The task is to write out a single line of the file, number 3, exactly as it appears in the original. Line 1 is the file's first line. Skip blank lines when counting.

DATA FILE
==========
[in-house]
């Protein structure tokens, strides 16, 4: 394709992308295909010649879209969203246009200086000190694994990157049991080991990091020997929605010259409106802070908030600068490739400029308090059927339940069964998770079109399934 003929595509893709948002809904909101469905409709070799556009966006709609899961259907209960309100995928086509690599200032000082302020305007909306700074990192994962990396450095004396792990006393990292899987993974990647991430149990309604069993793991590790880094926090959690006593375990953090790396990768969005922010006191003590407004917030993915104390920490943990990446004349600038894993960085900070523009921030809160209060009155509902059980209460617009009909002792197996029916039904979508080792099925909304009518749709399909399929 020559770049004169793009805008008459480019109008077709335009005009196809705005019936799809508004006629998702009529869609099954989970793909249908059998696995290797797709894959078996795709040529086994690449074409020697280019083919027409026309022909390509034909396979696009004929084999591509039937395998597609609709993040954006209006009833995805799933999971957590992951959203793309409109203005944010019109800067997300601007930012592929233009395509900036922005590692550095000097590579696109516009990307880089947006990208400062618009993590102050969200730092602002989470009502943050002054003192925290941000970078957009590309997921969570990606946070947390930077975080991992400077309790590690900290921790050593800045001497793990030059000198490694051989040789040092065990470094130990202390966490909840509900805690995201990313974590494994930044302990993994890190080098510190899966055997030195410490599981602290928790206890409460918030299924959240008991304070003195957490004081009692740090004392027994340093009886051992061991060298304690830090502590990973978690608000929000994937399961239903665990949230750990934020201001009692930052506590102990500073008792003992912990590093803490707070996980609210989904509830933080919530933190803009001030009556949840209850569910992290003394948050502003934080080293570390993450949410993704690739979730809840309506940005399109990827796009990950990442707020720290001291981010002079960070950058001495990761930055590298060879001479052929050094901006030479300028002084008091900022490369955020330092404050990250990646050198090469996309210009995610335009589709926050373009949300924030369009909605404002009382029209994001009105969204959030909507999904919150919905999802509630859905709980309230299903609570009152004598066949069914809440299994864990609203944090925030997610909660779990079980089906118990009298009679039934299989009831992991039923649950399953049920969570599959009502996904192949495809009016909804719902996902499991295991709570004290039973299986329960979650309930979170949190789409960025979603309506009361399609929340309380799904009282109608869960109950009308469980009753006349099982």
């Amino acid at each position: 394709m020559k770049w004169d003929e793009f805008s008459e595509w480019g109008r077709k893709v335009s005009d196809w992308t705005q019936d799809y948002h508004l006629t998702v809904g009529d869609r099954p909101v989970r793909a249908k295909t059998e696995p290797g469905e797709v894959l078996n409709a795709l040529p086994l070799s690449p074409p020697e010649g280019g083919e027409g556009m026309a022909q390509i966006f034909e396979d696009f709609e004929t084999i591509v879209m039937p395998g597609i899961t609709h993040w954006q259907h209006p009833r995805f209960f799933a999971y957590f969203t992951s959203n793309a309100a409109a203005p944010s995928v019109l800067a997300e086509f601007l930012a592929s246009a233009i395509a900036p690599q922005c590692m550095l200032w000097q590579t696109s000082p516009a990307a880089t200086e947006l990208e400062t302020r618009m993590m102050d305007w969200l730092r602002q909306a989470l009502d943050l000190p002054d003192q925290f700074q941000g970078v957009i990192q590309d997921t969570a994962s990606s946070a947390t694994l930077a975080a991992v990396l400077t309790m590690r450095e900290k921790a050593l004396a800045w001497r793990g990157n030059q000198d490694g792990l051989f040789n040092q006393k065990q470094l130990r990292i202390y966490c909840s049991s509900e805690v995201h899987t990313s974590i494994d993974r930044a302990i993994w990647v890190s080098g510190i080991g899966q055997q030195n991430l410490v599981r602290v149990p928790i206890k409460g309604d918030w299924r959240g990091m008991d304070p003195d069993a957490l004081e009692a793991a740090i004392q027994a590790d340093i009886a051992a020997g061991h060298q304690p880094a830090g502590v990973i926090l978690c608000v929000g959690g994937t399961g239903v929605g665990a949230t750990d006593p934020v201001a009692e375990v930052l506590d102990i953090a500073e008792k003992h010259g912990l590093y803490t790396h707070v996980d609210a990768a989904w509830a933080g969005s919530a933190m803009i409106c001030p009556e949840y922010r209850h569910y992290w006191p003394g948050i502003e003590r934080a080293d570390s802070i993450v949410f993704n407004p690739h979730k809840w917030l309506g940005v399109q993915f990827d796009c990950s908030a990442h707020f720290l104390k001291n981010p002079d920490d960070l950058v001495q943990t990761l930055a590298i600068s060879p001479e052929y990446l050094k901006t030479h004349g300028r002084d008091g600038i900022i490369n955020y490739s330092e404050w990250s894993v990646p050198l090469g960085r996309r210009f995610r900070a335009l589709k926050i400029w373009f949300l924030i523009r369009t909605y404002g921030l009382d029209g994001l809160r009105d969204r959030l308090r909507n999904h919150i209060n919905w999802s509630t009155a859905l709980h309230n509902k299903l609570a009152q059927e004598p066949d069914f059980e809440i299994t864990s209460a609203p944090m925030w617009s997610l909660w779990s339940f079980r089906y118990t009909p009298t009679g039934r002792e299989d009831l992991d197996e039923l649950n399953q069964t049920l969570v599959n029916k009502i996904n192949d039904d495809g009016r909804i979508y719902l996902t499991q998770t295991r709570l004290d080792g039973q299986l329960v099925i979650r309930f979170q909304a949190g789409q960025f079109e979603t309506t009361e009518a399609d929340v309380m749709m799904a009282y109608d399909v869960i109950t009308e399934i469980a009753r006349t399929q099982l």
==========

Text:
């Amino acid at each position: 394709m020559k770049w004169d003929e793009f805008s008459e595509w480019g109008r077709k893709v335009s005009d196809w992308t705005q019936d799809y948002h508004l006629t998702v809904g009529d869609r099954p909101v989970r793909a249908k295909t059998e696995p290797g469905e797709v894959l078996n409709a795709l040529p086994l070799s690449p074409p020697e010649g280019g083919e027409g556009m026309a022909q390509i966006f034909e396979d696009f709609e004929t084999i591509v879209m039937p395998g597609i899961t609709h993040w954006q259907h209006p009833r995805f209960f799933a999971y957590f969203t992951s959203n793309a309100a409109a203005p944010s995928v019109l800067a997300e086509f601007l930012a592929s246009a233009i395509a900036p690599q922005c590692m550095l200032w000097q590579t696109s000082p516009a990307a880089t200086e947006l990208e400062t302020r618009m993590m102050d305007w969200l730092r602002q909306a989470l009502d943050l000190p002054d003192q925290f700074q941000g970078v957009i990192q590309d997921t969570a994962s990606s946070a947390t694994l930077a975080a991992v990396l400077t309790m590690r450095e900290k921790a050593l004396a800045w001497r793990g990157n030059q000198d490694g792990l051989f040789n040092q006393k065990q470094l130990r990292i202390y966490c909840s049991s509900e805690v995201h899987t990313s974590i494994d993974r930044a302990i993994w990647v890190s080098g510190i080991g899966q055997q030195n991430l410490v599981r602290v149990p928790i206890k409460g309604d918030w299924r959240g990091m008991d304070p003195d069993a957490l004081e009692a793991a740090i004392q027994a590790d340093i009886a051992a020997g061991h060298q304690p880094a830090g502590v990973i926090l978690c608000v929000g959690g994937t399961g239903v929605g665990a949230t750990d006593p934020v201001a009692e375990v930052l506590d102990i953090a500073e008792k003992h010259g912990l590093y803490t790396h707070v996980d609210a990768a989904w509830a933080g969005s919530a933190m803009i409106c001030p009556e949840y922010r209850h569910y992290w006191p003394g948050i502003e003590r934080a080293d570390s802070i993450v949410f993704n407004p690739h979730k809840w917030l309506g940005v399109q993915f990827d796009c990950s908030a990442h707020f720290l104390k001291n981010p002079d920490d960070l950058v001495q943990t990761l930055a590298i600068s060879p001479e052929y990446l050094k901006t030479h004349g300028r002084d008091g600038i900022i490369n955020y490739s330092e404050w990250s894993v990646p050198l090469g960085r996309r210009f995610r900070a335009l589709k926050i400029w373009f949300l924030i523009r369009t909605y404002g921030l009382d029209g994001l809160r009105d969204r959030l308090r909507n999904h919150i209060n919905w999802s509630t009155a859905l709980h309230n509902k299903l609570a009152q059927e004598p066949d069914f059980e809440i299994t864990s209460a609203p944090m925030w617009s997610l909660w779990s339940f079980r089906y118990t009909p009298t009679g039934r002792e299989d009831l992991d197996e039923l649950n399953q069964t049920l969570v599959n029916k009502i996904n192949d039904d495809g009016r909804i979508y719902l996902t499991q998770t295991r709570l004290d080792g039973q299986l329960v099925i979650r309930f979170q909304a949190g789409q960025f079109e979603t309506t009361e009518a399609d929340v309380m749709m799904a009282y109608d399909v869960i109950t009308e399934i469980a009753r006349t399929q099982l």